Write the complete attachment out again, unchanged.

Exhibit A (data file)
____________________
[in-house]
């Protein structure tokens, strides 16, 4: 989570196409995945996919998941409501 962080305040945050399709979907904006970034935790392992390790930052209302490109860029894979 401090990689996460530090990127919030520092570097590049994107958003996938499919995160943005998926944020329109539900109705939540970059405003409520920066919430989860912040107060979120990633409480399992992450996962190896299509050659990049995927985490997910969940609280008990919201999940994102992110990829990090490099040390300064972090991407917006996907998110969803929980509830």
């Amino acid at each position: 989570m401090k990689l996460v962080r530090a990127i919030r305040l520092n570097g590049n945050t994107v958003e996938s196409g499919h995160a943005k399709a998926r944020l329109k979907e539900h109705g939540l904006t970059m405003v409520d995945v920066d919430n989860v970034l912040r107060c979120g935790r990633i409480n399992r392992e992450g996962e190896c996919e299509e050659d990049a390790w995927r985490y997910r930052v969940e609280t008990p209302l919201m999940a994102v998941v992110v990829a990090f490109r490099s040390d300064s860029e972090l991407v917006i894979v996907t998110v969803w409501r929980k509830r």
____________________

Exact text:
[in-house]
């Protein structure tokens, strides 16, 4: 989570196409995945996919998941409501 962080305040945050399709979907904006970034935790392992390790930052209302490109860029894979 401090990689996460530090990127919030520092570097590049994107958003996938499919995160943005998926944020329109539900109705939540970059405003409520920066919430989860912040107060979120990633409480399992992450996962190896299509050659990049995927985490997910969940609280008990919201999940994102992110990829990090490099040390300064972090991407917006996907998110969803929980509830």
């Amino acid at each position: 989570m401090k990689l996460v962080r530090a990127i919030r305040l520092n570097g590049n945050t994107v958003e996938s196409g499919h995160a943005k399709a998926r944020l329109k979907e539900h109705g939540l904006t970059m405003v409520d995945v920066d919430n989860v970034l912040r107060c979120g935790r990633i409480n399992r392992e992450g996962e190896c996919e299509e050659d990049a390790w995927r985490y997910r930052v969940e609280t008990p209302l919201m999940a994102v998941v992110v990829a990090f490109r490099s040390d300064s860029e972090l991407v917006i894979v996907t998110v969803w409501r929980k509830r």